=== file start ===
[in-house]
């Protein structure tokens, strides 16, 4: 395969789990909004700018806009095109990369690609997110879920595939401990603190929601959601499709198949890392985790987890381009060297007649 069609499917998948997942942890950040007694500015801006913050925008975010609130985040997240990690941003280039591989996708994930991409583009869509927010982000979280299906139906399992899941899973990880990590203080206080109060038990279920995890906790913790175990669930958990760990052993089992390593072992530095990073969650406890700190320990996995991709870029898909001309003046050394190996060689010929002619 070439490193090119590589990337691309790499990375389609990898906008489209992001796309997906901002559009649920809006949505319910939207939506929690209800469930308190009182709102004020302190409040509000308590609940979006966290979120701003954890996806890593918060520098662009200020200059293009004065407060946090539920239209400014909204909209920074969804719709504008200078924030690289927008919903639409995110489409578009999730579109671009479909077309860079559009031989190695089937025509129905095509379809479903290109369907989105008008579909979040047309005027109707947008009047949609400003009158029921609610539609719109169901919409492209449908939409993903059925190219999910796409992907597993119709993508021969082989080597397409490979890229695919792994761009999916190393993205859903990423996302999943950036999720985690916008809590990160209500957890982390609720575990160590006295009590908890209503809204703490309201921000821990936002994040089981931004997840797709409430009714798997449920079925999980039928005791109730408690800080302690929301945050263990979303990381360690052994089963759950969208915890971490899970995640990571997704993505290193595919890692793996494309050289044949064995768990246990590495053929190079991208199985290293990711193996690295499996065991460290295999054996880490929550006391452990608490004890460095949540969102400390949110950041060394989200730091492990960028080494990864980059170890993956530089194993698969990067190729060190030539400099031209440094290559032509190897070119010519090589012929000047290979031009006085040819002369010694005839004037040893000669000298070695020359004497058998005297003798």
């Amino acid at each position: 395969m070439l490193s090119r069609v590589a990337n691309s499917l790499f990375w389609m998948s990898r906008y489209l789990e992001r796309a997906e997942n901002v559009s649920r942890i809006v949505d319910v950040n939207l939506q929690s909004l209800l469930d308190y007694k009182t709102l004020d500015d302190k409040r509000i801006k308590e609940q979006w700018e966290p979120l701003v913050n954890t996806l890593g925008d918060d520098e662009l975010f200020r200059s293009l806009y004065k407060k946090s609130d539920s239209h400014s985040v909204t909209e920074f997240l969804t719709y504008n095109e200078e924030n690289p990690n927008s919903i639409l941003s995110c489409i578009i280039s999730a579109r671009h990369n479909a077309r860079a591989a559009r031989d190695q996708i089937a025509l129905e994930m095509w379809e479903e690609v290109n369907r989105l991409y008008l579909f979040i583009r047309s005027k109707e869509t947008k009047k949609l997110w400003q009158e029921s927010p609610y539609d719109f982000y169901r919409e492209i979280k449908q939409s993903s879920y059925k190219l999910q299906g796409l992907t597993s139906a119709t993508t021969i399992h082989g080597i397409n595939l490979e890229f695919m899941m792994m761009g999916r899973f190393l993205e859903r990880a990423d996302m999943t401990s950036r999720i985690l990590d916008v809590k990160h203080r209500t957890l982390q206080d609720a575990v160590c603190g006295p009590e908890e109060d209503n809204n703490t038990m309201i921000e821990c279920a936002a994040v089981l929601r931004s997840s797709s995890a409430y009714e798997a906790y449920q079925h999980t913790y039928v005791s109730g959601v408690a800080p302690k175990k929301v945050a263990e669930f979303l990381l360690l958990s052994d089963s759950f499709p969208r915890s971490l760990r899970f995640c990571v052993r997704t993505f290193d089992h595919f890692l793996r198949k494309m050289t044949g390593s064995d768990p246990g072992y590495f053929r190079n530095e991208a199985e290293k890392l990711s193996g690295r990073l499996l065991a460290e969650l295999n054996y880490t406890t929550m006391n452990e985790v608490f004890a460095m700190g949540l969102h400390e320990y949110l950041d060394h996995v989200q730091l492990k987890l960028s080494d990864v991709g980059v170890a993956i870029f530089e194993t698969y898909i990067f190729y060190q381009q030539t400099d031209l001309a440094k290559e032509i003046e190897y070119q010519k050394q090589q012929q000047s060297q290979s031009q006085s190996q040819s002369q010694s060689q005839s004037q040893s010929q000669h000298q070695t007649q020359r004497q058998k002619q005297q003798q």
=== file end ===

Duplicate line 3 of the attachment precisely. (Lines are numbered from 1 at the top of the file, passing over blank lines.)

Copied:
């Amino acid at each position: 395969m070439l490193s090119r069609v590589a990337n691309s499917l790499f990375w389609m998948s990898r906008y489209l789990e992001r796309a997906e997942n901002v559009s649920r942890i809006v949505d319910v950040n939207l939506q929690s909004l209800l469930d308190y007694k009182t709102l004020d500015d302190k409040r509000i801006k308590e609940q979006w700018e966290p979120l701003v913050n954890t996806l890593g925008d918060d520098e662009l975010f200020r200059s293009l806009y004065k407060k946090s609130d539920s239209h400014s985040v909204t909209e920074f997240l969804t719709y504008n095109e200078e924030n690289p990690n927008s919903i639409l941003s995110c489409i578009i280039s999730a579109r671009h990369n479909a077309r860079a591989a559009r031989d190695q996708i089937a025509l129905e994930m095509w379809e479903e690609v290109n369907r989105l991409y008008l579909f979040i583009r047309s005027k109707e869509t947008k009047k949609l997110w400003q009158e029921s927010p609610y539609d719109f982000y169901r919409e492209i979280k449908q939409s993903s879920y059925k190219l999910q299906g796409l992907t597993s139906a119709t993508t021969i399992h082989g080597i397409n595939l490979e890229f695919m899941m792994m761009g999916r899973f190393l993205e859903r990880a990423d996302m999943t401990s950036r999720i985690l990590d916008v809590k990160h203080r209500t957890l982390q206080d609720a575990v160590c603190g006295p009590e908890e109060d209503n809204n703490t038990m309201i921000e821990c279920a936002a994040v089981l929601r931004s997840s797709s995890a409430y009714e798997a906790y449920q079925h999980t913790y039928v005791s109730g959601v408690a800080p302690k175990k929301v945050a263990e669930f979303l990381l360690l958990s052994d089963s759950f499709p969208r915890s971490l760990r899970f995640c990571v052993r997704t993505f290193d089992h595919f890692l793996r198949k494309m050289t044949g390593s064995d768990p246990g072992y590495f053929r190079n530095e991208a199985e290293k890392l990711s193996g690295r990073l499996l065991a460290e969650l295999n054996y880490t406890t929550m006391n452990e985790v608490f004890a460095m700190g949540l969102h400390e320990y949110l950041d060394h996995v989200q730091l492990k987890l960028s080494d990864v991709g980059v170890a993956i870029f530089e194993t698969y898909i990067f190729y060190q381009q030539t400099d031209l001309a440094k290559e032509i003046e190897y070119q010519k050394q090589q012929q000047s060297q290979s031009q006085s190996q040819s002369q010694s060689q005839s004037q040893s010929q000669h000298q070695t007649q020359r004497q058998k002619q005297q003798q």